2. ^ Hoffmann 1977, p. 276.
  3. ^ Wheeler-Bennett 1953, p. 529.
  4. ^ Wheeler-Bennett 1953, pp. 529–530.
  5. ^ a b Wheeler-Bennett 1953, p. 530.
  6. ^ Knopp 2007, p. 226.
  7. ^ Knopp 2007, p. 251.
  8. ^ Shirer 1990, pp. 1076–77.
  9. ^ Moczarski 1981, pp. 226–234.
  10. ^ Thomas 1997, p. 378.
  11. ^ a b c Scherzer 2007, p. 451.


  • Hoffman, Peter, (tr. Richard Barry) (1977). The History of the German Resistance, 1939–1945. Cambridge, MA: MIT Press. ISBN 978-0-262-08088-0.
  • Knopp, Guido (2007). Die Wehrmacht: Eine Bilanz. C. Bertelsmann Verlag. München. ISBN 978-3-570-00975-8.
  • Moczarski, Kazimierz; Mariana Fitzpatrick; Jürgen Stroop (1981). Conversations With an Executioner. Prentice-Hall. ISBN 0-13-171918-1. 
  • Scherzer, Veit (2007). Die Ritterkreuzträger 1939–1945 Die Inhaber des Ritterkreuzes des Eisernen Kreuzes 1939 von Heer, Luftwaffe, Kriegsmarine, Waffen-SS, Volkssturm sowie mit Deutschland verbündeter Streitkräfte nach den Unterlagen des Bundesarchives [The Knight's Cross Bearers 1939–1945 The Holders of the Knight's Cross of the Iron Cross 1939 by Army, Air Force, Navy, Waffen-SS, Volkssturm and Allied Forces with Germany According to the Documents of the Federal Archives] (in German). Jena, Germany: Scherzers Militaer-Verlag. ISBN 978-3-938845-17-2. 
  • Shirer, William L. (1990). The Rise and Fall of the Third Reich. New York: Simon & Schuster. ISBN 0-671-72868-7.
  • Thomas, Franz (1997). Die Eichenlaubträger 1939–1945 Band 1: A–K [The Oak Leaves Bearers 1939–1945 Volume 1: A–K] (in German). Osnabrück, Germany: Biblio-Verlag. ISBN 978-3-7648-2299-6.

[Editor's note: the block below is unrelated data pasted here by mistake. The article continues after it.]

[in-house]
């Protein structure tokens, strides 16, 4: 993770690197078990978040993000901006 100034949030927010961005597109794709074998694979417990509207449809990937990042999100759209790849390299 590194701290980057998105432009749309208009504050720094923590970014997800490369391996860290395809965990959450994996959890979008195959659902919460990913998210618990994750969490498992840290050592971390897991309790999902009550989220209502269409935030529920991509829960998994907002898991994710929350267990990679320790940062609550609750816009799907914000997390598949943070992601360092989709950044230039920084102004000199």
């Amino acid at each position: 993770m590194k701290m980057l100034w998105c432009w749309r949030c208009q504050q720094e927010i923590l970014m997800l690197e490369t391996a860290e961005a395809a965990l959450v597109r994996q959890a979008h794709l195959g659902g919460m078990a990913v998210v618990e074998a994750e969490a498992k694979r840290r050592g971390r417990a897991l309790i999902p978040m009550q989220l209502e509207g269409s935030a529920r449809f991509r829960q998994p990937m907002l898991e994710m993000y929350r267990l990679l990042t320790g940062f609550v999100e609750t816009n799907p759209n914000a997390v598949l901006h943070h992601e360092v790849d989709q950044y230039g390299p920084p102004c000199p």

• Wheeler-Bennett, Sir John (2005) [1953]. The Nemesis of Power: German Army in Politics, 1918 – 1945. New York: Palgrave Macmillan Publishing Company. ISBN 978-1-4039-1812-3. 

External links[edit]

Military offices
Preceded by
Commander of 4. Armee
1 December 1938 – 19 December 1941
Succeeded by
General der Gebirgstruppe Ludwig Kübler
Preceded by
Generalfeldmarschall Fedor von Bock
Commander of Heeresgruppe Mitte
19 December 1941 – 12 October 1943
Succeeded by
Generalfeldmarschall Ernst Busch
Preceded by
Generalfeldmarschall Gerd von Rundstedt
Commander of Heeresgruppe D
2 July 1944 – 15 August 1944
Succeeded by
Generalfeldmarschall Gerd von Rundstedt
Preceded by
Generalfeldmarschall Gerd von Rundstedt
Oberbefehlshaber West
2 July 1944 – 16 August 1944
Succeeded by
Generalfeldmarschall Walter Model
Preceded by
Generalfeldmarschall Erwin Rommel
Commander of Heeresgruppe B
19 July 1944 – 17 August 1944
Succeeded by
Generalfeldmarschall Walter Model